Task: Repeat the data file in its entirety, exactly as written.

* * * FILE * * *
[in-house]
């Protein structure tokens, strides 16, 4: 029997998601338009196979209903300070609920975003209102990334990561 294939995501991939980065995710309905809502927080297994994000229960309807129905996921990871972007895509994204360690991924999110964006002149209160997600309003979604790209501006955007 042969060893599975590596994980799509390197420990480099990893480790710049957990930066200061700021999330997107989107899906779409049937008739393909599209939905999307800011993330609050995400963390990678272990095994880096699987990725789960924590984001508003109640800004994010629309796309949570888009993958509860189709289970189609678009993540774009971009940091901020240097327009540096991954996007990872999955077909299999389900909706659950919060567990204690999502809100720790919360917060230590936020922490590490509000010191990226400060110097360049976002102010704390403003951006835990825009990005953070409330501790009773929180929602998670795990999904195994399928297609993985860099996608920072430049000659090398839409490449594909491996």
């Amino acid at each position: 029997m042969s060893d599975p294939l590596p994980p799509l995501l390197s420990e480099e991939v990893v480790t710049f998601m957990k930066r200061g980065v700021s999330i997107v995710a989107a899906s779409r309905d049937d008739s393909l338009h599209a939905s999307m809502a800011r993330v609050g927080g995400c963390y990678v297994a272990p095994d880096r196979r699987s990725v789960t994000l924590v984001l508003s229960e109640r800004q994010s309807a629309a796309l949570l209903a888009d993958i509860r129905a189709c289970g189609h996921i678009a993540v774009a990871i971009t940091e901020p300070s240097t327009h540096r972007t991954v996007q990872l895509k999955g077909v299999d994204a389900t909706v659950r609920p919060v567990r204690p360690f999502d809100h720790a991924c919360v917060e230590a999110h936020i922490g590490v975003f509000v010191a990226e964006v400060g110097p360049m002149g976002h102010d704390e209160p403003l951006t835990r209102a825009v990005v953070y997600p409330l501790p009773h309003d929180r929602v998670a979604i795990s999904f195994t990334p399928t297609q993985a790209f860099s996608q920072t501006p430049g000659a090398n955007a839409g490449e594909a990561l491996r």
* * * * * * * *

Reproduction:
[in-house]
């Protein structure tokens, strides 16, 4: 029997998601338009196979209903300070609920975003209102990334990561 294939995501991939980065995710309905809502927080297994994000229960309807129905996921990871972007895509994204360690991924999110964006002149209160997600309003979604790209501006955007 042969060893599975590596994980799509390197420990480099990893480790710049957990930066200061700021999330997107989107899906779409049937008739393909599209939905999307800011993330609050995400963390990678272990095994880096699987990725789960924590984001508003109640800004994010629309796309949570888009993958509860189709289970189609678009993540774009971009940091901020240097327009540096991954996007990872999955077909299999389900909706659950919060567990204690999502809100720790919360917060230590936020922490590490509000010191990226400060110097360049976002102010704390403003951006835990825009990005953070409330501790009773929180929602998670795990999904195994399928297609993985860099996608920072430049000659090398839409490449594909491996």
């Amino acid at each position: 029997m042969s060893d599975p294939l590596p994980p799509l995501l390197s420990e480099e991939v990893v480790t710049f998601m957990k930066r200061g980065v700021s999330i997107v995710a989107a899906s779409r309905d049937d008739s393909l338009h599209a939905s999307m809502a800011r993330v609050g927080g995400c963390y990678v297994a272990p095994d880096r196979r699987s990725v789960t994000l924590v984001l508003s229960e109640r800004q994010s309807a629309a796309l949570l209903a888009d993958i509860r129905a189709c289970g189609h996921i678009a993540v774009a990871i971009t940091e901020p300070s240097t327009h540096r972007t991954v996007q990872l895509k999955g077909v299999d994204a389900t909706v659950r609920p919060v567990r204690p360690f999502d809100h720790a991924c919360v917060e230590a999110h936020i922490g590490v975003f509000v010191a990226e964006v400060g110097p360049m002149g976002h102010d704390e209160p403003l951006t835990r209102a825009v990005v953070y997600p409330l501790p009773h309003d929180r929602v998670a979604i795990s999904f195994t990334p399928t297609q993985a790209f860099s996608q920072t501006p430049g000659a090398n955007a839409g490449e594909a990561l491996r």